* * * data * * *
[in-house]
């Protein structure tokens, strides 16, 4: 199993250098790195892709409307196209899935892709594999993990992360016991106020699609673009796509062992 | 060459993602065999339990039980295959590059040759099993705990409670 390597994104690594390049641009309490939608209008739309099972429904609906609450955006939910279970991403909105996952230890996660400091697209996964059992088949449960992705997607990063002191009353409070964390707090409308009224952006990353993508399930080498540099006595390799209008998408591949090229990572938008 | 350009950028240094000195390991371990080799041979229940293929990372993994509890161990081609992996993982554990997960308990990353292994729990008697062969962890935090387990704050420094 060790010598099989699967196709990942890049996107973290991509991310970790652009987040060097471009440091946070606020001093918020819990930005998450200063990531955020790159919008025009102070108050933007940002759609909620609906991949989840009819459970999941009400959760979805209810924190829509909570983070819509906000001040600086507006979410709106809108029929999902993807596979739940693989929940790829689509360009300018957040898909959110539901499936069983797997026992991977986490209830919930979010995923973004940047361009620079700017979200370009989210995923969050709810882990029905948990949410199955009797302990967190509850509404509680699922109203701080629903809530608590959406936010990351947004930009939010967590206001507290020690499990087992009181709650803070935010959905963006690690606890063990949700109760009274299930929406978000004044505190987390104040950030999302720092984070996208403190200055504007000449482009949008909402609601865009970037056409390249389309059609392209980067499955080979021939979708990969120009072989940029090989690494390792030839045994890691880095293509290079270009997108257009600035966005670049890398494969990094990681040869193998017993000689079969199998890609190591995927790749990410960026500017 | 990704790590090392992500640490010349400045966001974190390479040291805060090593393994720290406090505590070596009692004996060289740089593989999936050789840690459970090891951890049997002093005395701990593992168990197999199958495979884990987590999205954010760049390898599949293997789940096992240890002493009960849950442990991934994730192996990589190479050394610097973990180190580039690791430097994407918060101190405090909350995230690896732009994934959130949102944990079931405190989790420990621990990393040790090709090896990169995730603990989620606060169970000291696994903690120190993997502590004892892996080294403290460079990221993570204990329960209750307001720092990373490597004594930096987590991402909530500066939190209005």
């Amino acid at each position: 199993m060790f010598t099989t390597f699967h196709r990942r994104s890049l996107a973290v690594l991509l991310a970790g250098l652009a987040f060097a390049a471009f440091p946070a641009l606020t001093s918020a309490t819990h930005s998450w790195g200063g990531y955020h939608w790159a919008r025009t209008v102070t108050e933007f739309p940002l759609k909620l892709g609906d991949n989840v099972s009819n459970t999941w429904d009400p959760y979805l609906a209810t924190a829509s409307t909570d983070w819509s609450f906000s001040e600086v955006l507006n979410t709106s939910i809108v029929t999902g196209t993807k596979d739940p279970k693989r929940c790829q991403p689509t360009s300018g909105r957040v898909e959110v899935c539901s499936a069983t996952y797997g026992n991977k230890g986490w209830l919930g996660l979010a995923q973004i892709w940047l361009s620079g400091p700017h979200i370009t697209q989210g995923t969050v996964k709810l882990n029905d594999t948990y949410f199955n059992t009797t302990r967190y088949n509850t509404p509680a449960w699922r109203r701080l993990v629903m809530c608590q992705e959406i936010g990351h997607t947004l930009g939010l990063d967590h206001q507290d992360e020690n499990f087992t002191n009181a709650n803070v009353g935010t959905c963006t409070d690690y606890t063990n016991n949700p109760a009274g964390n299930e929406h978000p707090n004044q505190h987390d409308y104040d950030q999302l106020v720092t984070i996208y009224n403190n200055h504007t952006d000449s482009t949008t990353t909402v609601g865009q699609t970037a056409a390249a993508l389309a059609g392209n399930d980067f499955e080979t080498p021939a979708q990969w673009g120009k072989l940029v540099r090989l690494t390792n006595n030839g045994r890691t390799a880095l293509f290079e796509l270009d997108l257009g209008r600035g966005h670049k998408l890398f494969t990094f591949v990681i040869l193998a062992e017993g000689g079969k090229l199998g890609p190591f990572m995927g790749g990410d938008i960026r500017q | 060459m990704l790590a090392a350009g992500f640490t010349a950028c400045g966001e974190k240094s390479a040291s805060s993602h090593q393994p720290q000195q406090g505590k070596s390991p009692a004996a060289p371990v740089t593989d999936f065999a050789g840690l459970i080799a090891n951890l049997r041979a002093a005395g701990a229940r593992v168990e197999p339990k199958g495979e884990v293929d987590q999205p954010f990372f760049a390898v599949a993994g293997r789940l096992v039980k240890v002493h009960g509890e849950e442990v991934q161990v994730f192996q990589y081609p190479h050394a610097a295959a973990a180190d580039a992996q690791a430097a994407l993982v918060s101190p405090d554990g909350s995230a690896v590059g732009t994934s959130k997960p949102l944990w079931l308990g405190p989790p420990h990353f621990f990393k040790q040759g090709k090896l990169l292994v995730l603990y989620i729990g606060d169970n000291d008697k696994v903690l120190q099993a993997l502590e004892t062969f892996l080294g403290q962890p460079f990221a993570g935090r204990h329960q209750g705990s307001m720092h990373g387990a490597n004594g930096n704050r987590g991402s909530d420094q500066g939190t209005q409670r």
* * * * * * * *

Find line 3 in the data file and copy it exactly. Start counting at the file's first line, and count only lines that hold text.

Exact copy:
């Amino acid at each position: 199993m060790f010598t099989t390597f699967h196709r990942r994104s890049l996107a973290v690594l991509l991310a970790g250098l652009a987040f060097a390049a471009f440091p946070a641009l606020t001093s918020a309490t819990h930005s998450w790195g200063g990531y955020h939608w790159a919008r025009t209008v102070t108050e933007f739309p940002l759609k909620l892709g609906d991949n989840v099972s009819n459970t999941w429904d009400p959760y979805l609906a209810t924190a829509s409307t909570d983070w819509s609450f906000s001040e600086v955006l507006n979410t709106s939910i809108v029929t999902g196209t993807k596979d739940p279970k693989r929940c790829q991403p689509t360009s300018g909105r957040v898909e959110v899935c539901s499936a069983t996952y797997g026992n991977k230890g986490w209830l919930g996660l979010a995923q973004i892709w940047l361009s620079g400091p700017h979200i370009t697209q989210g995923t969050v996964k709810l882990n029905d594999t948990y949410f199955n059992t009797t302990r967190y088949n509850t509404p509680a449960w699922r109203r701080l993990v629903m809530c608590q992705e959406i936010g990351h997607t947004l930009g939010l990063d967590h206001q507290d992360e020690n499990f087992t002191n009181a709650n803070v009353g935010t959905c963006t409070d690690y606890t063990n016991n949700p109760a009274g964390n299930e929406h978000p707090n004044q505190h987390d409308y104040d950030q999302l106020v720092t984070i996208y009224n403190n200055h504007t952006d000449s482009t949008t990353t909402v609601g865009q699609t970037a056409a390249a993508l389309a059609g392209n399930d980067f499955e080979t080498p021939a979708q990969w673009g120009k072989l940029v540099r090989l690494t390792n006595n030839g045994r890691t390799a880095l293509f290079e796509l270009d997108l257009g209008r600035g966005h670049k998408l890398f494969t990094f591949v990681i040869l193998a062992e017993g000689g079969k090229l199998g890609p190591f990572m995927g790749g990410d938008i960026r500017q | 060459m990704l790590a090392a350009g992500f640490t010349a950028c400045g966001e974190k240094s390479a040291s805060s993602h090593q393994p720290q000195q406090g505590k070596s390991p009692a004996a060289p371990v740089t593989d999936f065999a050789g840690l459970i080799a090891n951890l049997r041979a002093a005395g701990a229940r593992v168990e197999p339990k199958g495979e884990v293929d987590q999205p954010f990372f760049a390898v599949a993994g293997r789940l096992v039980k240890v002493h009960g509890e849950e442990v991934q161990v994730f192996q990589y081609p190479h050394a610097a295959a973990a180190d580039a992996q690791a430097a994407l993982v918060s101190p405090d554990g909350s995230a690896v590059g732009t994934s959130k997960p949102l944990w079931l308990g405190p989790p420990h990353f621990f990393k040790q040759g090709k090896l990169l292994v995730l603990y989620i729990g606060d169970n000291d008697k696994v903690l120190q099993a993997l502590e004892t062969f892996l080294g403290q962890p460079f990221a993570g935090r204990h329960q209750g705990s307001m720092h990373g387990a490597n004594g930096n704050r987590g991402s909530d420094q500066g939190t209005q409670r």